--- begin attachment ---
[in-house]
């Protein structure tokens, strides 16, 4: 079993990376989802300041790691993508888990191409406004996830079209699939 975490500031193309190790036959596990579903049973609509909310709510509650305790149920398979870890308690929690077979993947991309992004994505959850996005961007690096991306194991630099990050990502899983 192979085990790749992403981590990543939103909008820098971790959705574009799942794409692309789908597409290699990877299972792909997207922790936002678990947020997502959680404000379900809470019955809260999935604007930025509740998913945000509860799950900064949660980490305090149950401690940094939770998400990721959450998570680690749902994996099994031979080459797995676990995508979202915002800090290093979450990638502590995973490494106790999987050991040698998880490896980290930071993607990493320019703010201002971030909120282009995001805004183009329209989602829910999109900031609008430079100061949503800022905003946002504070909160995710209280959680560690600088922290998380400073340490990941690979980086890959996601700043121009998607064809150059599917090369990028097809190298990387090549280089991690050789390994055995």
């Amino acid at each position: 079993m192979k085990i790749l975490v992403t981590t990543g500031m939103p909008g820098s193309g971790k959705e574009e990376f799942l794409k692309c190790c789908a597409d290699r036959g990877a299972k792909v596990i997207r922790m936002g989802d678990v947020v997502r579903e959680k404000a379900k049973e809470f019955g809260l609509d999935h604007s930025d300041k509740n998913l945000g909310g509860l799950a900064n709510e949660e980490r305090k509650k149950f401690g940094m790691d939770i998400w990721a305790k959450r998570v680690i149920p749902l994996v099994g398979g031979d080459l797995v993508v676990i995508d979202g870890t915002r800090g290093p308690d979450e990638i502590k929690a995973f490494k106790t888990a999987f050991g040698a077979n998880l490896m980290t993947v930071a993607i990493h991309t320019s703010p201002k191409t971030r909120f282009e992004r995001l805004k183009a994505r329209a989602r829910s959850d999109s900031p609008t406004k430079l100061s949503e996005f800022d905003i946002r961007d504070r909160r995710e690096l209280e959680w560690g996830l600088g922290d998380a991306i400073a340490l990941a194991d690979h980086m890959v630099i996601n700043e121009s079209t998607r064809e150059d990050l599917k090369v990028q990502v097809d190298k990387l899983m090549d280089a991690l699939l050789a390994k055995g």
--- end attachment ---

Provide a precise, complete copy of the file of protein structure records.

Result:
[in-house]
């Protein structure tokens, strides 16, 4: 079993990376989802300041790691993508888990191409406004996830079209699939 975490500031193309190790036959596990579903049973609509909310709510509650305790149920398979870890308690929690077979993947991309992004994505959850996005961007690096991306194991630099990050990502899983 192979085990790749992403981590990543939103909008820098971790959705574009799942794409692309789908597409290699990877299972792909997207922790936002678990947020997502959680404000379900809470019955809260999935604007930025509740998913945000509860799950900064949660980490305090149950401690940094939770998400990721959450998570680690749902994996099994031979080459797995676990995508979202915002800090290093979450990638502590995973490494106790999987050991040698998880490896980290930071993607990493320019703010201002971030909120282009995001805004183009329209989602829910999109900031609008430079100061949503800022905003946002504070909160995710209280959680560690600088922290998380400073340490990941690979980086890959996601700043121009998607064809150059599917090369990028097809190298990387090549280089991690050789390994055995």
């Amino acid at each position: 079993m192979k085990i790749l975490v992403t981590t990543g500031m939103p909008g820098s193309g971790k959705e574009e990376f799942l794409k692309c190790c789908a597409d290699r036959g990877a299972k792909v596990i997207r922790m936002g989802d678990v947020v997502r579903e959680k404000a379900k049973e809470f019955g809260l609509d999935h604007s930025d300041k509740n998913l945000g909310g509860l799950a900064n709510e949660e980490r305090k509650k149950f401690g940094m790691d939770i998400w990721a305790k959450r998570v680690i149920p749902l994996v099994g398979g031979d080459l797995v993508v676990i995508d979202g870890t915002r800090g290093p308690d979450e990638i502590k929690a995973f490494k106790t888990a999987f050991g040698a077979n998880l490896m980290t993947v930071a993607i990493h991309t320019s703010p201002k191409t971030r909120f282009e992004r995001l805004k183009a994505r329209a989602r829910s959850d999109s900031p609008t406004k430079l100061s949503e996005f800022d905003i946002r961007d504070r909160r995710e690096l209280e959680w560690g996830l600088g922290d998380a991306i400073a340490l990941a194991d690979h980086m890959v630099i996601n700043e121009s079209t998607r064809e150059d990050l599917k090369v990028q990502v097809d190298k990387l899983m090549d280089a991690l699939l050789a390994k055995g």